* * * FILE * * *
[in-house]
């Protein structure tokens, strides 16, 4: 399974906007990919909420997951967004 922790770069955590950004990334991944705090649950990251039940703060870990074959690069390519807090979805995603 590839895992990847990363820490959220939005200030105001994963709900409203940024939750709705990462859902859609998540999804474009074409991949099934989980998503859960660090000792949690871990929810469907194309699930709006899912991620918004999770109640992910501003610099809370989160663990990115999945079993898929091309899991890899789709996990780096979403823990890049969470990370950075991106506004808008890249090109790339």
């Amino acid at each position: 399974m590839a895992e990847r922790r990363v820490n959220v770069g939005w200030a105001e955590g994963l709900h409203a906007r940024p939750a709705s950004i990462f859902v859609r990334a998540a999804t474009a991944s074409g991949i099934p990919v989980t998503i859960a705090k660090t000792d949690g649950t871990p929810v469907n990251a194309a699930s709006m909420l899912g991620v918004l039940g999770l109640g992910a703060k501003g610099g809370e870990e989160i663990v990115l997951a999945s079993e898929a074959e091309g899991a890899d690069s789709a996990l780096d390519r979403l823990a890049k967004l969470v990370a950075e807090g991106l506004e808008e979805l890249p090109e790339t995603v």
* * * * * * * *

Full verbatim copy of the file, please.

[in-house]
């Protein structure tokens, strides 16, 4: 399974906007990919909420997951967004 922790770069955590950004990334991944705090649950990251039940703060870990074959690069390519807090979805995603 590839895992990847990363820490959220939005200030105001994963709900409203940024939750709705990462859902859609998540999804474009074409991949099934989980998503859960660090000792949690871990929810469907194309699930709006899912991620918004999770109640992910501003610099809370989160663990990115999945079993898929091309899991890899789709996990780096979403823990890049969470990370950075991106506004808008890249090109790339």
């Amino acid at each position: 399974m590839a895992e990847r922790r990363v820490n959220v770069g939005w200030a105001e955590g994963l709900h409203a906007r940024p939750a709705s950004i990462f859902v859609r990334a998540a999804t474009a991944s074409g991949i099934p990919v989980t998503i859960a705090k660090t000792d949690g649950t871990p929810v469907n990251a194309a699930s709006m909420l899912g991620v918004l039940g999770l109640g992910a703060k501003g610099g809370e870990e989160i663990v990115l997951a999945s079993e898929a074959e091309g899991a890899d690069s789709a996990l780096d390519r979403l823990a890049k967004l969470v990370a950075e807090g991106l506004e808008e979805l890249p090109e790339t995603v």